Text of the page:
Date of Award


Degree Name

Doctor of Philosophy (College of Business)

Schools and Centres


First Supervisor

Adjunct Professor Lanny Entrekin

Second Supervisor

Doctor Peter Gall


Many multinational organisations fail to fully employ the capabilities of their local staff, particularly those in sensitive roles, such as security and logistics positions. It is commonplace to rely on expatriate staff for many of these roles, and this practice is particularly prevalent in the resource industry in Papua New Guinea. This research first aimed to determine whether this reliance on expatriates does exist, and, if so, why this situation occurs. It then examined how resource companies operating in Papua New Guinea manage and develop their national logistics and security workforce, and how nationalisation or workforce indigenisation occurs in this context.

This research employed a mixed-methods approach, combining a case study, 10 qualitative interviews with industry experts, and a survey of 102 industry respondents. Purposive sample selection was used throughout the research, with participants drawn predominantly from leadership roles in industry.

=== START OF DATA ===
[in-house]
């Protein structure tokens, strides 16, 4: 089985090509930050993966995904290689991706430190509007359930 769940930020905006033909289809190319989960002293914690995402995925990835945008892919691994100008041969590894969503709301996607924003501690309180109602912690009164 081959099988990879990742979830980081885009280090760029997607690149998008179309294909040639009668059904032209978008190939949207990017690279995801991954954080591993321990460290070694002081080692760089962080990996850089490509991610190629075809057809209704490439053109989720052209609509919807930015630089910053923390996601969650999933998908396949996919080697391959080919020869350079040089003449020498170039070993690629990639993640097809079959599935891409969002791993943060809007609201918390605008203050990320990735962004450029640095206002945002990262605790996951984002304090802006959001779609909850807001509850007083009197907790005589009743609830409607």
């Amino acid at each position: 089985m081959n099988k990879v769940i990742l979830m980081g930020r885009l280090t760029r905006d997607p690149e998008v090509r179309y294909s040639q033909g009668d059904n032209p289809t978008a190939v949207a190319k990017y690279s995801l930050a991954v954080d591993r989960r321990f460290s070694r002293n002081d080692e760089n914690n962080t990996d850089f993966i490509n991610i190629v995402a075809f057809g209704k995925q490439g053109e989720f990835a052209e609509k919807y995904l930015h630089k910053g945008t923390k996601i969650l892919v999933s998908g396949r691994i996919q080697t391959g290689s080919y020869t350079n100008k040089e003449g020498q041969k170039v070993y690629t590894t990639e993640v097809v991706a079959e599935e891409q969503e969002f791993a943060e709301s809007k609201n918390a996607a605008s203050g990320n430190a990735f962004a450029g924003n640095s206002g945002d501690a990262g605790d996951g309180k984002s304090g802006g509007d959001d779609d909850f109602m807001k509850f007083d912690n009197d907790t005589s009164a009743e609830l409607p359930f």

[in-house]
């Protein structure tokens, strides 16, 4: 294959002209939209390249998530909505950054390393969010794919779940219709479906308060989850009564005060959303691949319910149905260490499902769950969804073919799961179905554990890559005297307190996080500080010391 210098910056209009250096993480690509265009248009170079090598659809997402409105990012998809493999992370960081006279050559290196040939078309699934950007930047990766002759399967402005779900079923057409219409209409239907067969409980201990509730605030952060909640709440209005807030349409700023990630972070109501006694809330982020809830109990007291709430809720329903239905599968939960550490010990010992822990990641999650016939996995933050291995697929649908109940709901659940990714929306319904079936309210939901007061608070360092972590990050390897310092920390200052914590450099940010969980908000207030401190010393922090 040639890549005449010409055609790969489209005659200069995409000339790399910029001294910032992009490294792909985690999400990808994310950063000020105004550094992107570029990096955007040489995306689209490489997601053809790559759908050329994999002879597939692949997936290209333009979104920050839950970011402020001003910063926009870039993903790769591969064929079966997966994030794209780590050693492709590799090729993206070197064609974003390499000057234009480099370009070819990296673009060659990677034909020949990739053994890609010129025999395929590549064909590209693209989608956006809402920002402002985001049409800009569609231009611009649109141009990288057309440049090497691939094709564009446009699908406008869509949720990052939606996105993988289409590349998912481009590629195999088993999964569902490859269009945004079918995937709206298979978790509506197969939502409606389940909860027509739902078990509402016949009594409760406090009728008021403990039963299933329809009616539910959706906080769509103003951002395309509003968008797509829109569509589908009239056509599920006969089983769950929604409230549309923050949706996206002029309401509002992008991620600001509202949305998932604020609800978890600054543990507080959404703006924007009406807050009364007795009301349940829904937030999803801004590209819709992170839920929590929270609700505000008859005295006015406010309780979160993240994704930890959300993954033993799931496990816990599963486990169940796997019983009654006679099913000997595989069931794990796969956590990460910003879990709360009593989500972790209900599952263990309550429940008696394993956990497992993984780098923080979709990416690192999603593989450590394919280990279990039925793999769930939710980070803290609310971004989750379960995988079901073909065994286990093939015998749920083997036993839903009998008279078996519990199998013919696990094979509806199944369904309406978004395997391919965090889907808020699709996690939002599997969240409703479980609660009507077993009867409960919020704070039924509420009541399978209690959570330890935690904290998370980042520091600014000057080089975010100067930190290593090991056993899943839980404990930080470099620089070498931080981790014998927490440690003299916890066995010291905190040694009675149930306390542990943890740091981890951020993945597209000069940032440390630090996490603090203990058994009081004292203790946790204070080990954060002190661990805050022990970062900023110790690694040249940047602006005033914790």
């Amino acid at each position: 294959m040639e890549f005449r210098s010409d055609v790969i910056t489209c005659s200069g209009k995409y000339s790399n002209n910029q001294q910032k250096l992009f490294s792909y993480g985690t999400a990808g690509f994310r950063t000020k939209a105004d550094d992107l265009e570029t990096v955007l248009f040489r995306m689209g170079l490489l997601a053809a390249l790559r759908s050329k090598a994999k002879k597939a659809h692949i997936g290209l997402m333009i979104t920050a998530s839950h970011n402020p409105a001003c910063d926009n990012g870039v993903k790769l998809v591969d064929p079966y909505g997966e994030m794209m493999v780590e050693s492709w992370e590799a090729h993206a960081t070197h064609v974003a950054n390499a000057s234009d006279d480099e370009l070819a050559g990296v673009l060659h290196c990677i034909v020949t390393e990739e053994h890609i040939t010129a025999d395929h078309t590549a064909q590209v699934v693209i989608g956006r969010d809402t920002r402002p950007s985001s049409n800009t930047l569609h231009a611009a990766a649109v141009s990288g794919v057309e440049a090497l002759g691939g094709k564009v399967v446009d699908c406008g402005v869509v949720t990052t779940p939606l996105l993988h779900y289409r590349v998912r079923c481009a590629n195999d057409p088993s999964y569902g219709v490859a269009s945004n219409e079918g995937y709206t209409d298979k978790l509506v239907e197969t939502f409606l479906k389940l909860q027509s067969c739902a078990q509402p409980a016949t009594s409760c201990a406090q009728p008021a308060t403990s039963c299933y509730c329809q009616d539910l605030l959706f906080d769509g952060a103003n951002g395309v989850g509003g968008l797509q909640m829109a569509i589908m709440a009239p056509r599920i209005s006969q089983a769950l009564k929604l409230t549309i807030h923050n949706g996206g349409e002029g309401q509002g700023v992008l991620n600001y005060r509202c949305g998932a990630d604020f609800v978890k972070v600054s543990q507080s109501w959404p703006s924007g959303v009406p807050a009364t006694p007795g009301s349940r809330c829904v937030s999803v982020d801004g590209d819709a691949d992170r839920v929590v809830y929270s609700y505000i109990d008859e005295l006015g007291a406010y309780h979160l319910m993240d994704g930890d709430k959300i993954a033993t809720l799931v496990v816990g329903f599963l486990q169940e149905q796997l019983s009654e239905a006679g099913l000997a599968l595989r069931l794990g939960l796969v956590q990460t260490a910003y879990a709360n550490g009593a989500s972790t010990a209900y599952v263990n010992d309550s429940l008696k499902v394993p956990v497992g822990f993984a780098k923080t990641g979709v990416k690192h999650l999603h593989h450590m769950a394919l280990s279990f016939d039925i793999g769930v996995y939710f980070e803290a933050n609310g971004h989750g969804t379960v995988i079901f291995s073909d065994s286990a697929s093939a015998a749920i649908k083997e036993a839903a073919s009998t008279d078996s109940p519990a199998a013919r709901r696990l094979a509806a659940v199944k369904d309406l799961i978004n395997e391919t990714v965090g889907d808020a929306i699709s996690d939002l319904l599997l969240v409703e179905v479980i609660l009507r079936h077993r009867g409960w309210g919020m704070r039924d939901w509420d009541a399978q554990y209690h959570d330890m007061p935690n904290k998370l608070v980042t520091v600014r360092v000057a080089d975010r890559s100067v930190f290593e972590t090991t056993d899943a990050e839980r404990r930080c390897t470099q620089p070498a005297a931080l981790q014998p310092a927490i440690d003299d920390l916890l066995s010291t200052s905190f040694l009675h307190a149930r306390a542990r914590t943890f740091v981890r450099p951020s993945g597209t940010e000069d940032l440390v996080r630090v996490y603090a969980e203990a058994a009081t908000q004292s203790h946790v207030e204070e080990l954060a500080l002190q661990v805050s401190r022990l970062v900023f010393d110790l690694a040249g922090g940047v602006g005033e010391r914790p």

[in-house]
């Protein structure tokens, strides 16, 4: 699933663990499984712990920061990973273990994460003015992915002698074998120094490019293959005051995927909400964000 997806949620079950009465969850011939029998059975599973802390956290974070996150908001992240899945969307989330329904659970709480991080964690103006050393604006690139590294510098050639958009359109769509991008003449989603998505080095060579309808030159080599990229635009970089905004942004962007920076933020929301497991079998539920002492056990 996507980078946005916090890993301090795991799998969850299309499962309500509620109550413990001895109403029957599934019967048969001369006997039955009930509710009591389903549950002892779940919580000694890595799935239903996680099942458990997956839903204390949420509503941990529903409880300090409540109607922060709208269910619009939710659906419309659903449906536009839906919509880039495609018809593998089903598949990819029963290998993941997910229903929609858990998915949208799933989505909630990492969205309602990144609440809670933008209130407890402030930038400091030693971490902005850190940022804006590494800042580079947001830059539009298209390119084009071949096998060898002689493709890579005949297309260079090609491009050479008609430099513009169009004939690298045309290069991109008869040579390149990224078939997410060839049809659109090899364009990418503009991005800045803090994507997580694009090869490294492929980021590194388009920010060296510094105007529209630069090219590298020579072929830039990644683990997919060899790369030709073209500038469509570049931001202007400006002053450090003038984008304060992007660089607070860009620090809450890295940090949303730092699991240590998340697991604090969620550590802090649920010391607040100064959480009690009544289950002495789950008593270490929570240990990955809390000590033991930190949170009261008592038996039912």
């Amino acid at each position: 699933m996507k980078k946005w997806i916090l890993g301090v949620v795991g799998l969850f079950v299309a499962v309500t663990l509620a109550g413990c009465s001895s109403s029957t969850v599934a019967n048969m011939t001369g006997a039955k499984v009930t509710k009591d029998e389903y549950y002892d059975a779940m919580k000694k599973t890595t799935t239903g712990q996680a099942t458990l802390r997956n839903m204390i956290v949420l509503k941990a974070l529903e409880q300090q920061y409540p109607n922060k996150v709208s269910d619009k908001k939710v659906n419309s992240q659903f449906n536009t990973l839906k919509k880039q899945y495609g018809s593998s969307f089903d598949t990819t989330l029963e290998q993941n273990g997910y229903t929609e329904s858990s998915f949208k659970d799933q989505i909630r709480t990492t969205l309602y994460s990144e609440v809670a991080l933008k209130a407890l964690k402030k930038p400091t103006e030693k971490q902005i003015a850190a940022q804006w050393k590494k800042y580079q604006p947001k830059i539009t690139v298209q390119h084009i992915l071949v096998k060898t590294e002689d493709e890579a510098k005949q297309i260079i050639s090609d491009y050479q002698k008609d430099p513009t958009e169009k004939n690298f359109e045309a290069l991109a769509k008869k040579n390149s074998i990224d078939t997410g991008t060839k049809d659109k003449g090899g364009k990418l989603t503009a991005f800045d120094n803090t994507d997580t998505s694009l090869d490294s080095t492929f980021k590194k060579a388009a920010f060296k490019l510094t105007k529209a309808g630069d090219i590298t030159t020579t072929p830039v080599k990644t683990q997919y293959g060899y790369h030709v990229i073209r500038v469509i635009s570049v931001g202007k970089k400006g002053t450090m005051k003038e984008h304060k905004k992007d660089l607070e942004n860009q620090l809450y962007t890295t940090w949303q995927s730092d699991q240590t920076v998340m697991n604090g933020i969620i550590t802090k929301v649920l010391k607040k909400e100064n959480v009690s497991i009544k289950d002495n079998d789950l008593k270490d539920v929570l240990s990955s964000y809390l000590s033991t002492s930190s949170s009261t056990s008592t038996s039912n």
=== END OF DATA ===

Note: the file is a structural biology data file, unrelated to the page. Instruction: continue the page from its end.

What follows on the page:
The research findings were able to confirm conclusively that there is a dependence built on expatriate staff in the resource industry. The findings also demonstrated that earlier workforce nationalisation is possible, and that it would bring a cost benefit. The findings also conclusively proved that an organisation achieving earlier workforce nationalisation would receive considerable reputational benefits as a result. More importantly, this research discovered that the key to early successful workforce nationalisation is based around mentoring. Mentoring programs that are supported by senior management, are funded and aim to exist in the long term must be underpinned by four supporting elements: strong human resources, cultural awareness, engagement, and training and development.

All this research was consolidated into developing a new workforce nationalisation model. The development of this theoretical roadmap or model through the conclusive results found in the research should empower the resource industry in Papua New Guinea to transform current practices and theory on workforce nationalisation in the security and logistical fields. The primary reason for undertaking this study was to advance the current body of knowledge on indigenous workforce nationalisation programs in logistics and security among resource organisations in Papua New Guinea, and it has been well proven that this occurred.

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